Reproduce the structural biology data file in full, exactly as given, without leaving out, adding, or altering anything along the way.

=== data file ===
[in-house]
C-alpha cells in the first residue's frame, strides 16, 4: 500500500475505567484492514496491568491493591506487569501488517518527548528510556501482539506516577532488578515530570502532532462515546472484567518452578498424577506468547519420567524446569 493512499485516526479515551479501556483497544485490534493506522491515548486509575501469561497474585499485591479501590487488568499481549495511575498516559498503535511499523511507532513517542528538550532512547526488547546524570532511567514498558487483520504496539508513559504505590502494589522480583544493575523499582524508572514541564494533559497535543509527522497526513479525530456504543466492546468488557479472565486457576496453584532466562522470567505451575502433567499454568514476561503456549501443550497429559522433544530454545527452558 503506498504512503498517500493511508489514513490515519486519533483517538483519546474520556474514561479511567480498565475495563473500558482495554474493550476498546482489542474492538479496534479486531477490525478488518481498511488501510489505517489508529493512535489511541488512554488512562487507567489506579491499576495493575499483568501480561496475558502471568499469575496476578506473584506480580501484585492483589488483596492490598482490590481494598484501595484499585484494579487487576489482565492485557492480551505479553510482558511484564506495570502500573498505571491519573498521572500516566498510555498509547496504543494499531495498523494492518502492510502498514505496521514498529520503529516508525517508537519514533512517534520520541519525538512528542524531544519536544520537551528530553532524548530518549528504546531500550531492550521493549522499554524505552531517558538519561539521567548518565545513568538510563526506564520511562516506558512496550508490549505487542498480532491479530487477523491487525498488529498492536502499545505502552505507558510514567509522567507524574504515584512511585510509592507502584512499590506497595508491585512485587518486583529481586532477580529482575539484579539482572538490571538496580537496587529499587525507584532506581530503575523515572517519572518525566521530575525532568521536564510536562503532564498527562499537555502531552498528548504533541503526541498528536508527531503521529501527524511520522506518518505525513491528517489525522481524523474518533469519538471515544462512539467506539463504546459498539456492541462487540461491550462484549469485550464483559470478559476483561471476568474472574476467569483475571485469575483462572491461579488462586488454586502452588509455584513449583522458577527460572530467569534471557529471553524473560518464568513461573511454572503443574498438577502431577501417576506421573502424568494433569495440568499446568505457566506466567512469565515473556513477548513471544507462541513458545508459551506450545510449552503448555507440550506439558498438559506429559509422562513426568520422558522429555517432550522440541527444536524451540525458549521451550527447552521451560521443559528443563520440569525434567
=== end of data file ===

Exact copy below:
[in-house]
C-alpha cells in the first residue's frame, strides 16, 4: 500500500475505567484492514496491568491493591506487569501488517518527548528510556501482539506516577532488578515530570502532532462515546472484567518452578498424577506468547519420567524446569 493512499485516526479515551479501556483497544485490534493506522491515548486509575501469561497474585499485591479501590487488568499481549495511575498516559498503535511499523511507532513517542528538550532512547526488547546524570532511567514498558487483520504496539508513559504505590502494589522480583544493575523499582524508572514541564494533559497535543509527522497526513479525530456504543466492546468488557479472565486457576496453584532466562522470567505451575502433567499454568514476561503456549501443550497429559522433544530454545527452558 503506498504512503498517500493511508489514513490515519486519533483517538483519546474520556474514561479511567480498565475495563473500558482495554474493550476498546482489542474492538479496534479486531477490525478488518481498511488501510489505517489508529493512535489511541488512554488512562487507567489506579491499576495493575499483568501480561496475558502471568499469575496476578506473584506480580501484585492483589488483596492490598482490590481494598484501595484499585484494579487487576489482565492485557492480551505479553510482558511484564506495570502500573498505571491519573498521572500516566498510555498509547496504543494499531495498523494492518502492510502498514505496521514498529520503529516508525517508537519514533512517534520520541519525538512528542524531544519536544520537551528530553532524548530518549528504546531500550531492550521493549522499554524505552531517558538519561539521567548518565545513568538510563526506564520511562516506558512496550508490549505487542498480532491479530487477523491487525498488529498492536502499545505502552505507558510514567509522567507524574504515584512511585510509592507502584512499590506497595508491585512485587518486583529481586532477580529482575539484579539482572538490571538496580537496587529499587525507584532506581530503575523515572517519572518525566521530575525532568521536564510536562503532564498527562499537555502531552498528548504533541503526541498528536508527531503521529501527524511520522506518518505525513491528517489525522481524523474518533469519538471515544462512539467506539463504546459498539456492541462487540461491550462484549469485550464483559470478559476483561471476568474472574476467569483475571485469575483462572491461579488462586488454586502452588509455584513449583522458577527460572530467569534471557529471553524473560518464568513461573511454572503443574498438577502431577501417576506421573502424568494433569495440568499446568505457566506466567512469565515473556513477548513471544507462541513458545508459551506450545510449552503448555507440550506439558498438559506429559509422562513426568520422558522429555517432550522440541527444536524451540525458549521451550527447552521451560521443559528443563520440569525434567